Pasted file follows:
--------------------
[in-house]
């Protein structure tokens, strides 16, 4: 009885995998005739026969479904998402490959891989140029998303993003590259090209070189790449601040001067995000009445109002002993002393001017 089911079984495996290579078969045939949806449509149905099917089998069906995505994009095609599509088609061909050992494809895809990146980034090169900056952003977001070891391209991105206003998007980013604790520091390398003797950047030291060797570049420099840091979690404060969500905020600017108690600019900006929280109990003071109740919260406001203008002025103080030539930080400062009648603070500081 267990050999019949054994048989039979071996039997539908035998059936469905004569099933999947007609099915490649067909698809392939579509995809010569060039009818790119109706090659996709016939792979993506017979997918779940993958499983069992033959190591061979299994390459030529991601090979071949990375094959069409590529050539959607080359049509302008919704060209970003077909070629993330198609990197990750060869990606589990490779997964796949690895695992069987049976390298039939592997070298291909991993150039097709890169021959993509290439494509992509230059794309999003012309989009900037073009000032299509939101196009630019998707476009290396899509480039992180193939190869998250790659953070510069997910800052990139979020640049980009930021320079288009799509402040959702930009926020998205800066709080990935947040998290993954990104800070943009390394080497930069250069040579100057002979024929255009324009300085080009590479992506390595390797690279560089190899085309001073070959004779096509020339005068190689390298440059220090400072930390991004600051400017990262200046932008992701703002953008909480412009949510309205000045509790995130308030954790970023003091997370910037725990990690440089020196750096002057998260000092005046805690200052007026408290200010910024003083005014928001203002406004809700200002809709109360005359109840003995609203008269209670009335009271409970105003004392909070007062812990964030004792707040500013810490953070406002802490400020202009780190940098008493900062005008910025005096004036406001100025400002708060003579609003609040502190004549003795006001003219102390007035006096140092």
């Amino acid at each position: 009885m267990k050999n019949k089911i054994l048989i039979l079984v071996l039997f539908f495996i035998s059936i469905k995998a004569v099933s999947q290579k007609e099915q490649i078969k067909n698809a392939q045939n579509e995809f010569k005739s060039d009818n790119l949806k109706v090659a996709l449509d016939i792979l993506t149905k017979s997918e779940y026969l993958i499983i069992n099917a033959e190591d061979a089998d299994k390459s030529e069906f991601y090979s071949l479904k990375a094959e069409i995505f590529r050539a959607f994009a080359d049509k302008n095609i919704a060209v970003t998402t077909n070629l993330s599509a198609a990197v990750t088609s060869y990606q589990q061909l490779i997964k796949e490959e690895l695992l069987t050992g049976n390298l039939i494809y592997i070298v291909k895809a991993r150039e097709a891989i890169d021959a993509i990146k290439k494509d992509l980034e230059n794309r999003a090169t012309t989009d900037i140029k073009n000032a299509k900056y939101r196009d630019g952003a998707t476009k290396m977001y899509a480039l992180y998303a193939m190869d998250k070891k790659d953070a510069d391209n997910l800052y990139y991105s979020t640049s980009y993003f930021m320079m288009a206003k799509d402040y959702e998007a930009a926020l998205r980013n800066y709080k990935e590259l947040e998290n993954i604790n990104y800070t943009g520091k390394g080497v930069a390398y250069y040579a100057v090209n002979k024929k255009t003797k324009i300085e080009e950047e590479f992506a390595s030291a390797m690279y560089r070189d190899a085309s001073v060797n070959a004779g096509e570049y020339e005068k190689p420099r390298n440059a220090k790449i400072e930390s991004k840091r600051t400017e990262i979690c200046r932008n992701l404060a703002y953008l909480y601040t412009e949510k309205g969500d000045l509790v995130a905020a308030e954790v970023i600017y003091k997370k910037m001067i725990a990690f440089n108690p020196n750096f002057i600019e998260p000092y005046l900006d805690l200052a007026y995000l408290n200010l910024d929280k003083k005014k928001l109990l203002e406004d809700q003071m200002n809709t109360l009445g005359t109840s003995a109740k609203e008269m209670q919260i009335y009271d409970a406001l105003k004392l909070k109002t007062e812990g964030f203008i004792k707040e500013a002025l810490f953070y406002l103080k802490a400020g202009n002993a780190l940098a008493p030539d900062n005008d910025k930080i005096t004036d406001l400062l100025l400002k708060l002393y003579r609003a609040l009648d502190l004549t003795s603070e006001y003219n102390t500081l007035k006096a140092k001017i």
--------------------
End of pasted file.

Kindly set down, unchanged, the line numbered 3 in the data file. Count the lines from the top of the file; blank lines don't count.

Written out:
């Amino acid at each position: 009885m267990k050999n019949k089911i054994l048989i039979l079984v071996l039997f539908f495996i035998s059936i469905k995998a004569v099933s999947q290579k007609e099915q490649i078969k067909n698809a392939q045939n579509e995809f010569k005739s060039d009818n790119l949806k109706v090659a996709l449509d016939i792979l993506t149905k017979s997918e779940y026969l993958i499983i069992n099917a033959e190591d061979a089998d299994k390459s030529e069906f991601y090979s071949l479904k990375a094959e069409i995505f590529r050539a959607f994009a080359d049509k302008n095609i919704a060209v970003t998402t077909n070629l993330s599509a198609a990197v990750t088609s060869y990606q589990q061909l490779i997964k796949e490959e690895l695992l069987t050992g049976n390298l039939i494809y592997i070298v291909k895809a991993r150039e097709a891989i890169d021959a993509i990146k290439k494509d992509l980034e230059n794309r999003a090169t012309t989009d900037i140029k073009n000032a299509k900056y939101r196009d630019g952003a998707t476009k290396m977001y899509a480039l992180y998303a193939m190869d998250k070891k790659d953070a510069d391209n997910l800052y990139y991105s979020t640049s980009y993003f930021m320079m288009a206003k799509d402040y959702e998007a930009a926020l998205r980013n800066y709080k990935e590259l947040e998290n993954i604790n990104y800070t943009g520091k390394g080497v930069a390398y250069y040579a100057v090209n002979k024929k255009t003797k324009i300085e080009e950047e590479f992506a390595s030291a390797m690279y560089r070189d190899a085309s001073v060797n070959a004779g096509e570049y020339e005068k190689p420099r390298n440059a220090k790449i400072e930390s991004k840091r600051t400017e990262i979690c200046r932008n992701l404060a703002y953008l909480y601040t412009e949510k309205g969500d000045l509790v995130a905020a308030e954790v970023i600017y003091k997370k910037m001067i725990a990690f440089n108690p020196n750096f002057i600019e998260p000092y005046l900006d805690l200052a007026y995000l408290n200010l910024d929280k003083k005014k928001l109990l203002e406004d809700q003071m200002n809709t109360l009445g005359t109840s003995a109740k609203e008269m209670q919260i009335y009271d409970a406001l105003k004392l909070k109002t007062e812990g964030f203008i004792k707040e500013a002025l810490f953070y406002l103080k802490a400020g202009n002993a780190l940098a008493p030539d900062n005008d910025k930080i005096t004036d406001l400062l100025l400002k708060l002393y003579r609003a609040l009648d502190l004549t003795s603070e006001y003219n102390t500081l007035k006096a140092k001017i």